Quote Originally Posted by lutherblsstt View Post
    Enforcing marijuana prohibition alone costs taxpayers an estimated $10 billion annually and results in the arrest of more than 872,000 individuals per year -- far more than the total number of arrestees for all violent crimes combined, including murder, rape, robbery and aggravated assault.

    http://www.norml.org/index.cfm?Group_****7698
    irrelevant to the discussion, we can't know the societal cost of legalization until its too late.

    Quote Originally Posted by lutherblsstt View Post
    I support the eventual development of a legally controlled market for marijuana, where consumers could buy marijuana for personal use from a safe legal source.

    This policy exists on various levels in a handful of European countries like The Netherlands and Switzerland, both of which enjoy lower rates of adolescent marijuana use than the U.S.

    Such a system would reduce many of the problems presently associated with the prohibition of marijuana, including the crime, corruption and violence associated with a "black market."
    I have to admit, with marijuana it is a bit different than most of the rest of the drugs. the overall damage profile of marijuana use is probably better than with alchohol or tobacco. Most marijuana users manage to keep jobs and aren't obvious users, and with no physical addiction its easier to deal with. Not very often either someone using marijuana hurts another, except thru the operation of vehicles or heavy machinery.

    My problem is that if marijuana were legalized, and it was successful, someone who likes to use statistics that they bend to appear pretty will start to legalize cocaine, herioin, etc and then again with the "see how well it worked for marijuana" and we'll end up with taxpayer dollars supporting 100% (food, shelter and drugs) someone who is shooting up and is no use to society. With cocaine sometimes, and far more frequently with herion it become a downward spiral. With legalization that means the user at that point will be coddled by society, allow to have children, etc and raise them in that sort of environment. Mothers who are addicts will get pregnant and society will get to bear the cost of some losers looking for pleasure.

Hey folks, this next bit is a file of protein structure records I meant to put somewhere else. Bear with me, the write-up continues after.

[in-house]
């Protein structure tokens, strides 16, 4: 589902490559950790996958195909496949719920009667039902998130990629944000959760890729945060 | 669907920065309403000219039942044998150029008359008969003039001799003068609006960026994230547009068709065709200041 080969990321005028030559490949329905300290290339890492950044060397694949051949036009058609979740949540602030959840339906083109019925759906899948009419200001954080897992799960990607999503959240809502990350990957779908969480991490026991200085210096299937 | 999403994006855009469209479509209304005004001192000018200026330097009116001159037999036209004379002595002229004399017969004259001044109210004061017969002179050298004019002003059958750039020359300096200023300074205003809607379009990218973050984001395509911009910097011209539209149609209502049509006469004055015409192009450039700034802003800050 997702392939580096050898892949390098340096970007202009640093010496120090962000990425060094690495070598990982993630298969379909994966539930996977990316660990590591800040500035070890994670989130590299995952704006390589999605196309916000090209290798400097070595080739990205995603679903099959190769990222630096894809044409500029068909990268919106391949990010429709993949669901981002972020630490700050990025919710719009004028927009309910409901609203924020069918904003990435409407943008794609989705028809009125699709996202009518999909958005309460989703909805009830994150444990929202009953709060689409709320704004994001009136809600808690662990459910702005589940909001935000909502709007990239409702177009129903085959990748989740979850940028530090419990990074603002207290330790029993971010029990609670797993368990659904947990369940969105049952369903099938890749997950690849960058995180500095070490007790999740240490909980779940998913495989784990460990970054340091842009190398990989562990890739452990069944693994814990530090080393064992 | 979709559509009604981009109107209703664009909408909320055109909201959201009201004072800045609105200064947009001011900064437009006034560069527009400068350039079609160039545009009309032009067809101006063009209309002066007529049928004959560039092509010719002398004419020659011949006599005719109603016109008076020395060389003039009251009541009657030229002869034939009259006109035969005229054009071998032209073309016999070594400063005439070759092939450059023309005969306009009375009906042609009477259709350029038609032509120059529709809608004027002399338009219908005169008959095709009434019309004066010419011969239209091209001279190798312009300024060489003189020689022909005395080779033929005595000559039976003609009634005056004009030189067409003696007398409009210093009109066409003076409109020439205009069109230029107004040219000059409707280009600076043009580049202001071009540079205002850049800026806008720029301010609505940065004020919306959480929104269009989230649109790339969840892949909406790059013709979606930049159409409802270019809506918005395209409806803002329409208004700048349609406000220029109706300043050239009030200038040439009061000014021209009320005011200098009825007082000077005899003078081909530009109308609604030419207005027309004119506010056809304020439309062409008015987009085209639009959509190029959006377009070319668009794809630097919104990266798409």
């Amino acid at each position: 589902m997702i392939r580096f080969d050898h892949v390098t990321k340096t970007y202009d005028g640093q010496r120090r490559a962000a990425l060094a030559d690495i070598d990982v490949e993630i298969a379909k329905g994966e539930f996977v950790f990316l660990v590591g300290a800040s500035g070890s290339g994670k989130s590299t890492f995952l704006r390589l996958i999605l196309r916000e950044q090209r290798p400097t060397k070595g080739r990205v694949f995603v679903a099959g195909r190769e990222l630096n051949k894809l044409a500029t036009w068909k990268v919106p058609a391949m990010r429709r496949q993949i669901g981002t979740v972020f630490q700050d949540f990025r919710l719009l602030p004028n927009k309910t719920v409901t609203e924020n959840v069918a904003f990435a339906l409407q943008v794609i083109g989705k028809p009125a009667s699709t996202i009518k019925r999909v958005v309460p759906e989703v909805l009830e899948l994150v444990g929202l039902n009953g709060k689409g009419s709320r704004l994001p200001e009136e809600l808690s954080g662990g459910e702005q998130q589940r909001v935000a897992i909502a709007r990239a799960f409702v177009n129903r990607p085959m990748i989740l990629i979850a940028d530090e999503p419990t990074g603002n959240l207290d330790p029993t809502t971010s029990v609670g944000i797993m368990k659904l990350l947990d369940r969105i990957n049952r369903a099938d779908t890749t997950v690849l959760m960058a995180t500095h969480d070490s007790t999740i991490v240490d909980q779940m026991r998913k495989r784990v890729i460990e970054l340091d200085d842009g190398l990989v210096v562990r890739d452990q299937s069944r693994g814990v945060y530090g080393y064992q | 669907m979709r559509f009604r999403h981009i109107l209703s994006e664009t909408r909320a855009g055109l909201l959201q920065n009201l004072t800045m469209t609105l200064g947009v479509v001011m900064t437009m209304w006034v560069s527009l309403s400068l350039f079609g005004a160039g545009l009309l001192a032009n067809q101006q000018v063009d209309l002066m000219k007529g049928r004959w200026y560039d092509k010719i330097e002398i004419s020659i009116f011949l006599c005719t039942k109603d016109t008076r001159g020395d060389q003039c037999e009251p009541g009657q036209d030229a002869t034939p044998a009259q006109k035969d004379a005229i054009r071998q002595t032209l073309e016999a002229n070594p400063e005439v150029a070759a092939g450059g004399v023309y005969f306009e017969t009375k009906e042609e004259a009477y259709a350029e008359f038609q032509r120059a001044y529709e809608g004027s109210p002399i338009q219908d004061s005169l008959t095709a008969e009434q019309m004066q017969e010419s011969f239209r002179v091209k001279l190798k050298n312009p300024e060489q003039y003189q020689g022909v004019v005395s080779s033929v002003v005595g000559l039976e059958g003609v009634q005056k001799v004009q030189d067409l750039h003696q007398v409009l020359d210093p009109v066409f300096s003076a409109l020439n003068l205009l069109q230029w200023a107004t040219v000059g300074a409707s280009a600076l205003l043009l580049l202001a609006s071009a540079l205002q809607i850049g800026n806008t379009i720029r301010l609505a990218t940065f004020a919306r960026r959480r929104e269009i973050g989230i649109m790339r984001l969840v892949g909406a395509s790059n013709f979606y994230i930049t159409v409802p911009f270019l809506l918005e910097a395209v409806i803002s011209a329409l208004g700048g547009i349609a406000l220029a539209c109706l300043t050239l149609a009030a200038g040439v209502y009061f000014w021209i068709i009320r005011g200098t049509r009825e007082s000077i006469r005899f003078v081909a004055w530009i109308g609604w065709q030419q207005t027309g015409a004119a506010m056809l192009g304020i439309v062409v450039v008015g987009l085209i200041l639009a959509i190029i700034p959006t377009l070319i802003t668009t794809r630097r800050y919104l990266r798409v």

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  3. lutherblsstt
    lutherblsstt's Avatar

    Quote Originally Posted by EasyEJL View Post
    I never stated anything of the sort, again, twisting definition, seeing what you want to see, playing with sematics. I stated it COULD get worse. Not would.
    from post #21 you wrote:

    "Things can always get significantly worse, and drug use would not go DOWN if it was legalized". You stated definitively it would not go down here,then:

    in post #22 you wrote:

    "With most of the drugs that are illegal now they have never been legal. Once you go that direction, and 1/4 of the population are users, its impossible to go back.

    Now what exactly did you mean when you said " Once you go that direction, and 1/4 of the population are users" ? You were not implying that it would get worse after legalization?




    Suggests, not proves. Also, again, amazingly a broken link to a study you cite.
    In fact, both groups of experimental states showed a small, cumulative net decline in annual prevalence after decriminalization." - L. Johnson et al. 1981. Marijuana Decriminalization: The Impact on Youth 1975-1980. Monitoring the Future, Occasional Paper Series, paper 13, Institute for Social Research, University of Michigan: Ann Arbor.


    Unbroken link to the same study previously cited.

    http://bjp.rcpsych.org/cgi/content/abstract/178/2/123



    irrelevant to the discussion, we can't know the societal cost of legalization until its too late.
    Except for the fact that many drugs have been legal in the past in the US.



    My problem is that if marijuana were legalized, and it was successful, someone who likes to use statistics that they bend to appear pretty will start to legalize cocaine, herioin, etc and then again with the "see how well it worked for marijuana" and we'll end up with taxpayer dollars supporting 100% (food, shelter and drugs) someone who is shooting up and is no use to society. With cocaine sometimes, and far more frequently with herion it become a downward spiral. With legalization that means the user at that point will be coddled by society, allow to have children, etc and raise them in that sort of environment. Mothers who are addicts will get pregnant and society will get to bear the cost of some losers looking for pleasure.
    Unfounded wild speculation.